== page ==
Are mangroves worth replanting? The direct economic benefits of a community-based reforestation project
Year Published:
Study Number:
26
Country:
Author:

M. E.M. Walton, G. P.B. S. Tan, J. H. Primavera, G. Edward-Jones and L. Le Vay

Abstract:

Competition for coastal land use and overexploitation (coastal development) have reduced or degraded mangrove coverage throughout much of their distribution, especially in South-east Asia. Timber production (deforestation) was the initial motivation for early mangrove reforestation projects. More recently, benefits from protection against erosion and extreme weather events and direct improvements in livelihoods and food security are perceived as justifications for such restoration efforts. This study examines the socioeconomic impacts of a community-led reforestation project in the Philippines through a survey of the local fishers. Revenues from mangrove fisheries, tourism and timber result in an annual benefit to the community of US$ 315 ha−1 yr−1. This figure is likely to be considerably more if the contribution of the mangrove to the coastal catch of mangrove-associated species is included. This estimate only includes direct benefits to the community from mangroves, and not intangible benefits such as coastal protection, which paradoxically is perceived by the community as one of the most important functions. More than 90% of all fishers, regardless of where they fished, thought the mangrove provided protection from storms and typhoons and acted as a nursery site and should be protected. Those fishing only in the mangrove perceived more benefits from the mangrove and were prepared to pay more to protect it than those fishing outside. This study concludes that replanting mangroves can have a significant economic impact on the lives of coastal communities. Acknowledgement of the value of replanted mangroves compared with other coastal activities and the benefits they bring to the more economically-vulnerable coastal dwellers should support better informed policy and decision-making with regard to coastal habitat restoration.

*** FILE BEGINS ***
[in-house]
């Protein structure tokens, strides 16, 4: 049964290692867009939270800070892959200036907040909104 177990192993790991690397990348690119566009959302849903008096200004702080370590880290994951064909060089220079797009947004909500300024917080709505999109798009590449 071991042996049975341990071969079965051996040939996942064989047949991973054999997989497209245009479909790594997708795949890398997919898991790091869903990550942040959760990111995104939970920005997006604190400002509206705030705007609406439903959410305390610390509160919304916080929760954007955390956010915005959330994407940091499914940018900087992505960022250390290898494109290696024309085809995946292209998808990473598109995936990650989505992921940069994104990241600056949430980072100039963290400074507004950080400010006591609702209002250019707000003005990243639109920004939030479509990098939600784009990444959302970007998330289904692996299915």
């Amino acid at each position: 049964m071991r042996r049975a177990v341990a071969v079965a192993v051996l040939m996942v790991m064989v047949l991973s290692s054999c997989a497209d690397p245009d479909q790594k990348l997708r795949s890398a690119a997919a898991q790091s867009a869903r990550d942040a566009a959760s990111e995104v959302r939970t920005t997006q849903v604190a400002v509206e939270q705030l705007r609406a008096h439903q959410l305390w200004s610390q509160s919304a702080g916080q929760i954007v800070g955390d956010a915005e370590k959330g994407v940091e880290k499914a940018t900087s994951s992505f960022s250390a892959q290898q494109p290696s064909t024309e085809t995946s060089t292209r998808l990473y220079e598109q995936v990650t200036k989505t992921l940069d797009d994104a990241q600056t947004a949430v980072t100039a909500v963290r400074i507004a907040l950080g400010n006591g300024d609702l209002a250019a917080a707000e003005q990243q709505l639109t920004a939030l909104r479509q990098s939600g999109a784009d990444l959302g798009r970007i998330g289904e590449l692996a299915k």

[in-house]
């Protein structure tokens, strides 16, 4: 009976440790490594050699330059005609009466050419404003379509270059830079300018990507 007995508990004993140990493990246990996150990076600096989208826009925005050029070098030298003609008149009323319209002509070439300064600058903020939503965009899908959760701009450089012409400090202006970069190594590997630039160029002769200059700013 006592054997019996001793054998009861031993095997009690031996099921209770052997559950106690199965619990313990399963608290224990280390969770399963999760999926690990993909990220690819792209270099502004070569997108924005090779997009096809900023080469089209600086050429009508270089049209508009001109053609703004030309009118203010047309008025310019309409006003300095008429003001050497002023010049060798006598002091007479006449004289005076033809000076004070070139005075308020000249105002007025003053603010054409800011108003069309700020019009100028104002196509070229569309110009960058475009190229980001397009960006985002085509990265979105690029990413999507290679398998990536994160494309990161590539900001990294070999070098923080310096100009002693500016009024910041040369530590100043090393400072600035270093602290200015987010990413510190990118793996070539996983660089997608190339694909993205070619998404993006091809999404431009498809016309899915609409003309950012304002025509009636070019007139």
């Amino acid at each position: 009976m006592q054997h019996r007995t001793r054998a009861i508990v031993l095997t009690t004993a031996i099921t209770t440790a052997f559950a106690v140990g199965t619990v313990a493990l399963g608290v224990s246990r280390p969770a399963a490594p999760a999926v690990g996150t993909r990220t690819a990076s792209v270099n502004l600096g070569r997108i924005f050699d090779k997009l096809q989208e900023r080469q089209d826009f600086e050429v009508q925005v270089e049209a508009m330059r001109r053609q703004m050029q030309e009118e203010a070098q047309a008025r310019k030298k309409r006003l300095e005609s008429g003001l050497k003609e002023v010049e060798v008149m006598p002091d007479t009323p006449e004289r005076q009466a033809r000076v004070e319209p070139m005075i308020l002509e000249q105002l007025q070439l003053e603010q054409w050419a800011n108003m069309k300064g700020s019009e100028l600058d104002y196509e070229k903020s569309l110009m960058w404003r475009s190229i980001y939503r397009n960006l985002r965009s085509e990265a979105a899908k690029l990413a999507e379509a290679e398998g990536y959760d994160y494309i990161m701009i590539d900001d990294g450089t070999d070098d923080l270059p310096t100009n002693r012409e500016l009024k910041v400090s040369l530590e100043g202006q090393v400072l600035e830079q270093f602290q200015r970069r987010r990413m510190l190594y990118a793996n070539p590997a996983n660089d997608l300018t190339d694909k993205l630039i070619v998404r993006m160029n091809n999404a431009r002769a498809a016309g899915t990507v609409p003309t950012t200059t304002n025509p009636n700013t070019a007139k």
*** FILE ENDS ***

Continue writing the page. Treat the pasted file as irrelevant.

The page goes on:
Main Results and Conclusions:
  • This study was carried out in Buswang, situated at the mouth of the Aklan Rive, in the Aklan province and focused on the economic benefits of a 75.5 ha replanted mangrove plot. The following is a list composed of economic data collected from the study:
    • “The total landings from the 75.5 ha mangrove forest represent a harvested biomass of 294 kg ha−1 yr−1, a net value of US$ 213 ha−1 yr−1 and an annual income for these districts of US$ 16 057”(337).
    • “In 2004, c. 17 000 people visited the 75.5 ha Buswang Ecopark, each paying US$ 0.18, generating a total income of US$ 3059 or US$ 41 ha−1 yr−1”(339).
    • “Inclusion of all species caught within the replanted mangrove increases the valuation to US$ 213 ha−1 yr−1, of which landings of mud crabs and penaeid prawns contributed 50%”(340). (Deforestation).
    • “The survey suggests a total value of US$ 564–2316 ha−1 is entering the local community from the mangrove each year”(340).
    • “This study suggests that fish production related to replanted mangrove was 578–2568 kg ha−1 yr−1 (US$ 463–2215 ha−1 yr−1), which can equal that of brackish-water aquaculture ponds”(341).
    • Total income from sustainably harvested timber from replanted mangroves was valued at US$ 60 ha-1 yr-1.
  • Ecosystem services provided by mangroves in the area were well known: “Most fishers (95% on average) thought that the mangrove acted as a barrier against typhoons and storms and similar numbers thought that mangrove forests act as nurseries for juvenile fish and crustaceans and molluscs (Table 2)” (337).
  • Not only are the mangroves important to the community on a day to day basis, but also in times of crisis: “Estimations of frequency for gleaning often included comments such as ‘when we have no food’ or ‘when I have no work’ suggested the mangrove was used as an important emergency food store for much of the population”(340).

 

 

Works Cited: